For transcriptome analyses, 5-ml precultures in TSS minimal medium [50 mM Tris-HCl (pH 7.5), 15 mM (NH4)2SO4, 8 mM MgSO4·7H2O, 27 mM KCl, 7 mM trisodium citrate, 0.6 mM KH3PO4, 2 mM CaCl2, trace FeSO4·H2O, trace MnSO4, 5 mM glutamate] (15) plus 10 g of glucose/liter as a carbon source and supplemented with tryptophan (50 mg/liter) were inoculated at different dilutions with a single colony from a Luria-Bertani or NB (nutrient broth [8 g/liter], KCl [1 g/liter], 1 mM MgSO4) selective plate, followed by incubation overnight at 37°C with shaking. Cultures (25 ml) of the same medium in 250-ml baffled flasks were inoculated from one preculture in early transition phase at an optical density of 0.05 and incubated at 37°C on a gyratory shaker at 250 rpm.

Determination of physiological parameters.

Bacterial growth was monitored by reading the optical density at 600 nm (A600). The exponential growth phase and the corresponding maximum growth rate (μmax) were identified from a semilogarithmic plot of A600 versus time. The cellular dry weight (cdw) was determined at the mid-exponential-growth phase (A600 of ∼1.5) for each strain. For this purpose, 10-ml culture aliquots were centrifuged at 3,000 × g in preweighed glass tubes, washed once with 0.9% NaCl, dried at 85°C for 24 h, and cooled to room temperature under vacuum. Glucose and acetate concentrations were determined enzymatically using commercial kits. Specific uptake and secretion rates were calculated by linear regression of the substrate or product versus the biomass concentration during the exponential growth phase, multiplied by the μmax.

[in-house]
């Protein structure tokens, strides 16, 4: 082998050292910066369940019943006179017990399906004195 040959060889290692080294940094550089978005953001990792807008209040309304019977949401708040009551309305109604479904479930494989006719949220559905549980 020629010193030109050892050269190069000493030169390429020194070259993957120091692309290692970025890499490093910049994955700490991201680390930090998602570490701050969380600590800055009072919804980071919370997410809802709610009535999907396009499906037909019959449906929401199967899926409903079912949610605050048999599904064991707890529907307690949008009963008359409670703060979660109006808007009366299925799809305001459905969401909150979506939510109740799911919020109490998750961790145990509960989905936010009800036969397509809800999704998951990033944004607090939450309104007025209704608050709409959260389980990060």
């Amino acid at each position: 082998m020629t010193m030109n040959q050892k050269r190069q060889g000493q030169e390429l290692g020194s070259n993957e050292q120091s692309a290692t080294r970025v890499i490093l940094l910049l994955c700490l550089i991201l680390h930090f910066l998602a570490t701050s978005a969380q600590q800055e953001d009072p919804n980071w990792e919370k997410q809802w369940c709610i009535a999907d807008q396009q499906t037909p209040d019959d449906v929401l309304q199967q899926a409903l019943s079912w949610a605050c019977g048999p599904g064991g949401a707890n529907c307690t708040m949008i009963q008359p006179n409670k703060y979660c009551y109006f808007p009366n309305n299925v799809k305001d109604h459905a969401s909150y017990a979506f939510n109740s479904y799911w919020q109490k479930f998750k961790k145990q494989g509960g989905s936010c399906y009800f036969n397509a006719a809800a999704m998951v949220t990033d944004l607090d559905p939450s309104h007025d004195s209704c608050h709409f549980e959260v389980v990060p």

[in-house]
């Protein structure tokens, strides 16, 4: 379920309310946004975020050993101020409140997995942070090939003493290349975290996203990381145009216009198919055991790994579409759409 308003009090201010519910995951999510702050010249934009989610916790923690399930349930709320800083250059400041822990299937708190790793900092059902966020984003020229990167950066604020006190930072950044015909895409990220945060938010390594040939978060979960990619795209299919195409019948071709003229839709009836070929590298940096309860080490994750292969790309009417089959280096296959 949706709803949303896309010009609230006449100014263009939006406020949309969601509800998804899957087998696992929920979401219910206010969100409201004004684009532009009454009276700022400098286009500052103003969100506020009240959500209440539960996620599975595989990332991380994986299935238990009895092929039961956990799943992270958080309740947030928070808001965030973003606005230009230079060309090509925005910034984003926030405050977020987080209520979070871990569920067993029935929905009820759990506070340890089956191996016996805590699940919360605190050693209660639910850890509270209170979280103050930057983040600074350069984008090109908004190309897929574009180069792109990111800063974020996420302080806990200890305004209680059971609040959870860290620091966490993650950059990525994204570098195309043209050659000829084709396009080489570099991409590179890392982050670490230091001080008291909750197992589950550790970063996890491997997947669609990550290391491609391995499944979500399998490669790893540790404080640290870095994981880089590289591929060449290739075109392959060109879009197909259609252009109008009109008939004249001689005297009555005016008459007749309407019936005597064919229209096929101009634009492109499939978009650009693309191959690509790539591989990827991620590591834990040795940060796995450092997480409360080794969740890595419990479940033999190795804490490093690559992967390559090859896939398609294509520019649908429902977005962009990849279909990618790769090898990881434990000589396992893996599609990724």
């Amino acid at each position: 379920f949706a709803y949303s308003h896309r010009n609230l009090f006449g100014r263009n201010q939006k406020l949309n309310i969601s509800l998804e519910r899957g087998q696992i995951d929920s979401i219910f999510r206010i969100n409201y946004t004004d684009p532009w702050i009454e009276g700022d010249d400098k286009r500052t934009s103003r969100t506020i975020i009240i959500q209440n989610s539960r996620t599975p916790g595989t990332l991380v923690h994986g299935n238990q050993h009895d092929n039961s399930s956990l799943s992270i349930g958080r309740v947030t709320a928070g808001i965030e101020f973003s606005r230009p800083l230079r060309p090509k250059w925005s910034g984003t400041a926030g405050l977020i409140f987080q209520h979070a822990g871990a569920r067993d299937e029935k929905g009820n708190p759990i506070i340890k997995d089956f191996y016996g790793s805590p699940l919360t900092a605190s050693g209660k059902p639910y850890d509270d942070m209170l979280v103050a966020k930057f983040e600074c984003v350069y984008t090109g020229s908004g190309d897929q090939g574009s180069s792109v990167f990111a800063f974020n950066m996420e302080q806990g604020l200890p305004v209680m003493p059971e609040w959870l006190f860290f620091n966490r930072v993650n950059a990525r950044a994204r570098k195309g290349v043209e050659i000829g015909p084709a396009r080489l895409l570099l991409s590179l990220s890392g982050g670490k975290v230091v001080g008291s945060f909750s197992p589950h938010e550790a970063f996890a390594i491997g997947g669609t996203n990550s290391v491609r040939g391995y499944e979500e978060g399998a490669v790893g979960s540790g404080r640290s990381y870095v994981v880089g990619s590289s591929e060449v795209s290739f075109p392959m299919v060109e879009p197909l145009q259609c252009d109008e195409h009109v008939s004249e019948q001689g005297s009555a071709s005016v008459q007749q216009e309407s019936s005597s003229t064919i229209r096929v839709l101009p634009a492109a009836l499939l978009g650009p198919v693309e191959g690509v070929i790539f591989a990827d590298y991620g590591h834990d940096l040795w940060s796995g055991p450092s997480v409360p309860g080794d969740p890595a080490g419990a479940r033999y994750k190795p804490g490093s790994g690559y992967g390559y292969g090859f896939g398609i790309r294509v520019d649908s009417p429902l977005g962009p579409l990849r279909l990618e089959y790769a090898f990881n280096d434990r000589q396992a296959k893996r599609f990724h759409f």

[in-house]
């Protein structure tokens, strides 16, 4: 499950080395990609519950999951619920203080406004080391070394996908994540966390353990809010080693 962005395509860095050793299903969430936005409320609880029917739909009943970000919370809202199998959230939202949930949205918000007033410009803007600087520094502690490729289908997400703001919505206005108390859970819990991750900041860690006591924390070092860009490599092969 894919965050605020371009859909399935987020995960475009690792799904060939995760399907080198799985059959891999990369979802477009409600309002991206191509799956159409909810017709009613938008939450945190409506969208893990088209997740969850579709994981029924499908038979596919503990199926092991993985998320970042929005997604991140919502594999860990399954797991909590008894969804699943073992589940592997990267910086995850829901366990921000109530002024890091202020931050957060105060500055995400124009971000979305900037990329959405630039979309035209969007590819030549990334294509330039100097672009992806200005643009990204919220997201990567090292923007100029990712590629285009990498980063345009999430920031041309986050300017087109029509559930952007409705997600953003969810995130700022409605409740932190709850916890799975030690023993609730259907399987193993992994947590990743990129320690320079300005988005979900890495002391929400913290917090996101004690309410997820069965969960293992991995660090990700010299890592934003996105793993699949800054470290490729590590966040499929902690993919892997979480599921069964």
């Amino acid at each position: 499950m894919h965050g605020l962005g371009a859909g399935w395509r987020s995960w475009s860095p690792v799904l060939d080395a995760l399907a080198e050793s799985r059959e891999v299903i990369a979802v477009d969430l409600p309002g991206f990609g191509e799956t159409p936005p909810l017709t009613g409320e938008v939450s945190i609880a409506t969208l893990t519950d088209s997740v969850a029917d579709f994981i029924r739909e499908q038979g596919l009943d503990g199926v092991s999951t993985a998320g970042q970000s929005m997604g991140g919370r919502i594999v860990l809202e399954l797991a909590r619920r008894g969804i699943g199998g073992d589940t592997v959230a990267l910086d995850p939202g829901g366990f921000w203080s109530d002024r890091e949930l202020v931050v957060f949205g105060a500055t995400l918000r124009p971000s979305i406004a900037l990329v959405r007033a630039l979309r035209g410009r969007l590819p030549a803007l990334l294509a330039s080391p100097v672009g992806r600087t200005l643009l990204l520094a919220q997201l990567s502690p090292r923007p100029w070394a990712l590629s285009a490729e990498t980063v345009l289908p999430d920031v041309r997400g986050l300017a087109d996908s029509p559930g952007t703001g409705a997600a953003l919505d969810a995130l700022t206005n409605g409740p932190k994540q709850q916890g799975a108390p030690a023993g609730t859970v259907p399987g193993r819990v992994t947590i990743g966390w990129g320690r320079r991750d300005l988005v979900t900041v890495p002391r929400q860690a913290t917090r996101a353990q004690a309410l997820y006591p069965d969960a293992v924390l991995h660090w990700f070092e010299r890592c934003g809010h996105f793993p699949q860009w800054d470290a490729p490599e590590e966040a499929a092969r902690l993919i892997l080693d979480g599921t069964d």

Metabolic flux analysis.